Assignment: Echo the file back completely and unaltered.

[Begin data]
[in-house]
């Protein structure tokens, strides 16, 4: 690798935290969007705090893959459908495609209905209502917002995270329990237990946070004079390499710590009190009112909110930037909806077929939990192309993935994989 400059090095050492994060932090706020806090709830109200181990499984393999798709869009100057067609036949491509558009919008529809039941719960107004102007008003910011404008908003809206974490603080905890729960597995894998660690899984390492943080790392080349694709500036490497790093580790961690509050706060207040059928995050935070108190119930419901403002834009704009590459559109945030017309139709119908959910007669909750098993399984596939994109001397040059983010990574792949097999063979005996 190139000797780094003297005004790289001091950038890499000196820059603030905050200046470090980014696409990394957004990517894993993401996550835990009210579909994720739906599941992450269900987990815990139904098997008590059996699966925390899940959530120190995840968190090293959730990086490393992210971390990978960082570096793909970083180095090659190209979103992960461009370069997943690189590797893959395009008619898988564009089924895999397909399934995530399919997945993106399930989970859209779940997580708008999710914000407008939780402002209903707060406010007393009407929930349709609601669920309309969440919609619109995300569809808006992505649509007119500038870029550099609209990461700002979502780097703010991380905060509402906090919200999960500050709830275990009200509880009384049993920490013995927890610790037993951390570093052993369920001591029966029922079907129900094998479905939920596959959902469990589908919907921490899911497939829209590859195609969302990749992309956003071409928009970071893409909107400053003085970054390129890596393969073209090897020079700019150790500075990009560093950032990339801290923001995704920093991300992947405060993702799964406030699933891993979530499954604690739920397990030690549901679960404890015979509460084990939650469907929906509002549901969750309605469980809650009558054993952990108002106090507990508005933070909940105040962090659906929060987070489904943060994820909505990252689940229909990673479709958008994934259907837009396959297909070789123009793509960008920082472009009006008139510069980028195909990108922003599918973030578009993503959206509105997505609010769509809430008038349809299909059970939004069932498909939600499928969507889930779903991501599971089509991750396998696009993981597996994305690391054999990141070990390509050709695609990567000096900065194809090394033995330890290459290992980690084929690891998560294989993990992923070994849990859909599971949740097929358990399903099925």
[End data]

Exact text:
[in-house]
């Protein structure tokens, strides 16, 4: 690798935290969007705090893959459908495609209905209502917002995270329990237990946070004079390499710590009190009112909110930037909806077929939990192309993935994989 400059090095050492994060932090706020806090709830109200181990499984393999798709869009100057067609036949491509558009919008529809039941719960107004102007008003910011404008908003809206974490603080905890729960597995894998660690899984390492943080790392080349694709500036490497790093580790961690509050706060207040059928995050935070108190119930419901403002834009704009590459559109945030017309139709119908959910007669909750098993399984596939994109001397040059983010990574792949097999063979005996 190139000797780094003297005004790289001091950038890499000196820059603030905050200046470090980014696409990394957004990517894993993401996550835990009210579909994720739906599941992450269900987990815990139904098997008590059996699966925390899940959530120190995840968190090293959730990086490393992210971390990978960082570096793909970083180095090659190209979103992960461009370069997943690189590797893959395009008619898988564009089924895999397909399934995530399919997945993106399930989970859209779940997580708008999710914000407008939780402002209903707060406010007393009407929930349709609601669920309309969440919609619109995300569809808006992505649509007119500038870029550099609209990461700002979502780097703010991380905060509402906090919200999960500050709830275990009200509880009384049993920490013995927890610790037993951390570093052993369920001591029966029922079907129900094998479905939920596959959902469990589908919907921490899911497939829209590859195609969302990749992309956003071409928009970071893409909107400053003085970054390129890596393969073209090897020079700019150790500075990009560093950032990339801290923001995704920093991300992947405060993702799964406030699933891993979530499954604690739920397990030690549901679960404890015979509460084990939650469907929906509002549901969750309605469980809650009558054993952990108002106090507990508005933070909940105040962090659906929060987070489904943060994820909505990252689940229909990673479709958008994934259907837009396959297909070789123009793509960008920082472009009006008139510069980028195909990108922003599918973030578009993503959206509105997505609010769509809430008038349809299909059970939004069932498909939600499928969507889930779903991501599971089509991750396998696009993981597996994305690391054999990141070990390509050709695609990567000096900065194809090394033995330890290459290992980690084929690891998560294989993990992923070994849990859909599971949740097929358990399903099925």